The Link Between Diet and IBS
If you are regularly troubled by stomach pain, bloating, diarrhoea and/or constipation, then you could be a member of the “IBS Club”.
The membership is probably larger than you think, with one in five Australians experiencing Irritable Bowel Syndrome or IBS.
IBS is often seen to be a condition that is poorly managed with no “cure” but this is because most have not been able to identify the complex nature of the condition and how it can be managed through dietary counselling.
Once thought to mainly affect younger adults, there is growing number of people that experience a decline in bowel function and tolerance as they age.
Symptoms of IBS
The symptoms of IBS can strike the sufferer suddenly, requiring an urgent visit to the toilet. In addition to being just plain uncomfortable, they can also be embarrassing – for example:
- Stomach pain and cramps;
The reason why there are a multitude of symptoms ranging from diarrhoea to constipation is that everyone’s condition is unique and not one has to fit each clinical picture. No matter what form it takes, IBS can restrict a person’s lifestyle, and reduce their confidence. Sufferers often report experiencing worry and anxiety, that often worsens the condition. Worrying about;
- Holidays and travel;
- Eating out;
- Going for long drives, or being caught in peak hour traffic;
- Attending shows and other events;
- Visiting friends and family;
- And even entertaining in their own home.
Unfortunately, this can lead to a bit of a Catch 22 as all this stress and anxiety can actually trigger IBS.
What Causes IBS?
Although there is no single known cause for IBS, what we do know is that the following factors can cause symptoms in sufferers:
- Certain Foods – eating spicy, fatty and high fibre foods, artificial sweeteners, too much caffeine, and fructose concentrates, may contribute to symptoms for some sufferers. Many of these foods fall into the category of FODMAPS – Fermentable Oligosaccharides Disaccharides Monosaccharides and Polyols (you can see why we use the acronym FODMAPS instead!). Some of the most common culprits include garlic and onions, mushrooms, apples and flour.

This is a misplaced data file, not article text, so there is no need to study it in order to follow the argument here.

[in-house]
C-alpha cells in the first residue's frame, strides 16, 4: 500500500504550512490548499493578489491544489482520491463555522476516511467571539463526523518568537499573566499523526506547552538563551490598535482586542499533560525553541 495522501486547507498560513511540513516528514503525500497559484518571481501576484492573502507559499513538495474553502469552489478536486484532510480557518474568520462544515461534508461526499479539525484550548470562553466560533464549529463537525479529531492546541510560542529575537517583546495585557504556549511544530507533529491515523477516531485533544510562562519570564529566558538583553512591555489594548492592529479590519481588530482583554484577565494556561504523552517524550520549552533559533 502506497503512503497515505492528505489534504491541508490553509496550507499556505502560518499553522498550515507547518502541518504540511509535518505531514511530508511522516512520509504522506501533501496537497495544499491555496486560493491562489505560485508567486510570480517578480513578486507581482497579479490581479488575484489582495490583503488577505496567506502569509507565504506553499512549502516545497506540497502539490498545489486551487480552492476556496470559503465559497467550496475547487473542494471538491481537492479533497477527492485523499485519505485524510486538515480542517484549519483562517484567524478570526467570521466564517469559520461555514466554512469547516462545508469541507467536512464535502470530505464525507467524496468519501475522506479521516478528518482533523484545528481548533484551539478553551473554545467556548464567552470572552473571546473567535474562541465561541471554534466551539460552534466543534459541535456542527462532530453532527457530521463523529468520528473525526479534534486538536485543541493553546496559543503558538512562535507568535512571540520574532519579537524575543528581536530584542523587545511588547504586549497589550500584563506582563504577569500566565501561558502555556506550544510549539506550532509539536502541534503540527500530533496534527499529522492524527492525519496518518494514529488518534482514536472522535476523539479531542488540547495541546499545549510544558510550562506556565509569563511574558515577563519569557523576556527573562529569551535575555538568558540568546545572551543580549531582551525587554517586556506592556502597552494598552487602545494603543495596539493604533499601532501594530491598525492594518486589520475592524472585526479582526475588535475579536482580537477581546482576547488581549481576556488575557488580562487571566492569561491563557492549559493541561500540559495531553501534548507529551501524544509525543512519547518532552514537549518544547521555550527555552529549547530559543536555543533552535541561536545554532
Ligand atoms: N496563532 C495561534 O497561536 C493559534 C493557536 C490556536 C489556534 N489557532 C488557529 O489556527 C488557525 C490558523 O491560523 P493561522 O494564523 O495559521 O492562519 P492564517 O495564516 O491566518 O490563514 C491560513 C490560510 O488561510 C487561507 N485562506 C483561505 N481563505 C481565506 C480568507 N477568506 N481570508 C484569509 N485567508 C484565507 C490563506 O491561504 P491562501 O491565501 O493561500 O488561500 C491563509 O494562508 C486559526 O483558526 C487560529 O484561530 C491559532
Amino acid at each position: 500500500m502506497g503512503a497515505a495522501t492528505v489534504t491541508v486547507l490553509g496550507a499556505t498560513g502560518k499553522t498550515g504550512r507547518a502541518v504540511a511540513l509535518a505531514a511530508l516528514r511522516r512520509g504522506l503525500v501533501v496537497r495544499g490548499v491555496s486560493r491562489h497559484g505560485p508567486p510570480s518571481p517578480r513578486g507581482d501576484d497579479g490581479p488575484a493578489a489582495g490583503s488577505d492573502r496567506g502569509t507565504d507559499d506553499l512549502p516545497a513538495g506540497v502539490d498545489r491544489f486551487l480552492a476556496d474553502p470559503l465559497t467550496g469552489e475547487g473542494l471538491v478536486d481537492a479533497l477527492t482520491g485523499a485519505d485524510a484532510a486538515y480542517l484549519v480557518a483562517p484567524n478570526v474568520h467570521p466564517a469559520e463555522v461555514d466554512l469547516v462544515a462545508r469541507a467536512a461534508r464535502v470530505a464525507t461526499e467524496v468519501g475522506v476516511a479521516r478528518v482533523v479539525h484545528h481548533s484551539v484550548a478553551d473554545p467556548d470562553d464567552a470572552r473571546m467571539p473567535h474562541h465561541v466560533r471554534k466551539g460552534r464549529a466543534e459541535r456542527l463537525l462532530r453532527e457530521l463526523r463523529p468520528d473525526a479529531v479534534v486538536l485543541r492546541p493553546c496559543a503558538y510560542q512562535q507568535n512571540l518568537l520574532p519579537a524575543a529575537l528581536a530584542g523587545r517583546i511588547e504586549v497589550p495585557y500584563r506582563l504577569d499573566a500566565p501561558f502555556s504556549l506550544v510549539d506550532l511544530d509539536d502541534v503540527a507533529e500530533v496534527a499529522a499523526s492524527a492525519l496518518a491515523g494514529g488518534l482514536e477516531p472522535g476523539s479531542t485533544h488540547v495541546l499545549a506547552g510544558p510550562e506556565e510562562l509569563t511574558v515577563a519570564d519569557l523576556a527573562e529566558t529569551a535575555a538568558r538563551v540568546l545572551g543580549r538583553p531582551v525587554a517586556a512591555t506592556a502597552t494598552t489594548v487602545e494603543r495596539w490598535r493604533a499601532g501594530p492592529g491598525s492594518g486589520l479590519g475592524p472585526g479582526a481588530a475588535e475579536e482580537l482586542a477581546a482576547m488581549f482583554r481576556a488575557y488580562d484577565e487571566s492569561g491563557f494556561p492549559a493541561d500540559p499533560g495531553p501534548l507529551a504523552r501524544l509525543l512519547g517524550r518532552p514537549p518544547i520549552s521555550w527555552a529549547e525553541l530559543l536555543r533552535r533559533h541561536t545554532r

- Anxiety and Stress – Changes in routine, money worries, stressful events (even happy occasions like a holiday or wedding) can all worsen symptoms.
- Hormones – Female sufferers often find that the fluctuating hormones of their menstrual cycle and during pregnancy can change symptoms.
- Medications – some pain relief and anti-nausea medications can cause difficulties.
- Illness – IBS can also arise following a bout of gastro, or other stomach upsets.
As the symptoms of IBS mimic other more serious illnesses, such as diverticulitis and colorectal cancer, it is important to see your GP to rule out these more sinister options. While not exactly pleasant, blood tests, stool samples, or other procedures recommended by your Gastroenterologist will help to provide an accurate diagnosis.
How a Dietitian Can Help
Medication may be prescribed for pain relief or to prevent constipation or diarrhoea temporarily, however long-term management usually requires the support of an Accredited Practising Dietitian. This is because research indicates that a low FODMAP diet is the most effective way of managing IBS, with three in four people finding an improvement in symptoms. If this diet is not appropriate for you then it will be up to the skill of the dietitian to find the right diet for you.
When you see a dietitian at Fuel Your Life, not only will you receive support and strategies to identify your trigger foods, but also help to adjust your diet to minimise symptoms – while still ensuring your body receives the nutrients required to keep you in the best health.